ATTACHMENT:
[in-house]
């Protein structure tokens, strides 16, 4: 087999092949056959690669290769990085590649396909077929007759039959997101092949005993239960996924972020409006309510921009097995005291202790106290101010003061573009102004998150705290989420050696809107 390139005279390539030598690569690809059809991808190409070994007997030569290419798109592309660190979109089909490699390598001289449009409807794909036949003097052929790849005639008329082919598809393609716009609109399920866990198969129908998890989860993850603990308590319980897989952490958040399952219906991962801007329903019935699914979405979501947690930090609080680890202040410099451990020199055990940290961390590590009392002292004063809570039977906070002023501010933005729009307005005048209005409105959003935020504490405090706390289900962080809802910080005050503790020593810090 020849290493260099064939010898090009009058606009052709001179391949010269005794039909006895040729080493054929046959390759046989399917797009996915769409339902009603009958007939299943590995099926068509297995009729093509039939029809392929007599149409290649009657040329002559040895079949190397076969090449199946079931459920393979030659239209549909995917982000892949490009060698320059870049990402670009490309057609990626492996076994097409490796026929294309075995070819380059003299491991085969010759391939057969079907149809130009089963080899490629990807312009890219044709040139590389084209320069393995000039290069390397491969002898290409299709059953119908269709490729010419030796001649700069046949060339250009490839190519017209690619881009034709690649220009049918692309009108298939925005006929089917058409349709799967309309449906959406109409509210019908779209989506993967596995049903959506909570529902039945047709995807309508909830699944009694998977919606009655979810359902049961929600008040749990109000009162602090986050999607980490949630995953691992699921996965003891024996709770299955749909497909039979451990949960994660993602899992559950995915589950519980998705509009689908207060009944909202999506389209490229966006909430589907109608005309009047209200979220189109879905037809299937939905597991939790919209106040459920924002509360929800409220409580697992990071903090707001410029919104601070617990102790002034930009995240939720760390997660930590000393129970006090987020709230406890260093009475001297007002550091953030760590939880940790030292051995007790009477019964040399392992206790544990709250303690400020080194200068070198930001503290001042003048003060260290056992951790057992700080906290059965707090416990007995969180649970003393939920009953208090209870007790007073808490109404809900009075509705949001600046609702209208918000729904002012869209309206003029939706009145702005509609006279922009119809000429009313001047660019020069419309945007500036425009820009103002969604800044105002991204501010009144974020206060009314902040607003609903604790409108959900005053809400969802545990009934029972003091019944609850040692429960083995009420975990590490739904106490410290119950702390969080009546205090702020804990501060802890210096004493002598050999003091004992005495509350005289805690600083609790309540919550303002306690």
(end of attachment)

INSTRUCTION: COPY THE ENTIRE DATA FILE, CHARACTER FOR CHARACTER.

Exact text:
[in-house]
């Protein structure tokens, strides 16, 4: 087999092949056959690669290769990085590649396909077929007759039959997101092949005993239960996924972020409006309510921009097995005291202790106290101010003061573009102004998150705290989420050696809107 390139005279390539030598690569690809059809991808190409070994007997030569290419798109592309660190979109089909490699390598001289449009409807794909036949003097052929790849005639008329082919598809393609716009609109399920866990198969129908998890989860993850603990308590319980897989952490958040399952219906991962801007329903019935699914979405979501947690930090609080680890202040410099451990020199055990940290961390590590009392002292004063809570039977906070002023501010933005729009307005005048209005409105959003935020504490405090706390289900962080809802910080005050503790020593810090 020849290493260099064939010898090009009058606009052709001179391949010269005794039909006895040729080493054929046959390759046989399917797009996915769409339902009603009958007939299943590995099926068509297995009729093509039939029809392929007599149409290649009657040329002559040895079949190397076969090449199946079931459920393979030659239209549909995917982000892949490009060698320059870049990402670009490309057609990626492996076994097409490796026929294309075995070819380059003299491991085969010759391939057969079907149809130009089963080899490629990807312009890219044709040139590389084209320069393995000039290069390397491969002898290409299709059953119908269709490729010419030796001649700069046949060339250009490839190519017209690619881009034709690649220009049918692309009108298939925005006929089917058409349709799967309309449906959406109409509210019908779209989506993967596995049903959506909570529902039945047709995807309508909830699944009694998977919606009655979810359902049961929600008040749990109000009162602090986050999607980490949630995953691992699921996965003891024996709770299955749909497909039979451990949960994660993602899992559950995915589950519980998705509009689908207060009944909202999506389209490229966006909430589907109608005309009047209200979220189109879905037809299937939905597991939790919209106040459920924002509360929800409220409580697992990071903090707001410029919104601070617990102790002034930009995240939720760390997660930590000393129970006090987020709230406890260093009475001297007002550091953030760590939880940790030292051995007790009477019964040399392992206790544990709250303690400020080194200068070198930001503290001042003048003060260290056992951790057992700080906290059965707090416990007995969180649970003393939920009953208090209870007790007073808490109404809900009075509705949001600046609702209208918000729904002012869209309206003029939706009145702005509609006279922009119809000429009313001047660019020069419309945007500036425009820009103002969604800044105002991204501010009144974020206060009314902040607003609903604790409108959900005053809400969802545990009934029972003091019944609850040692429960083995009420975990590490739904106490410290119950702390969080009546205090702020804990501060802890210096004493002598050999003091004992005495509350005289805690600083609790309540919550303002306690």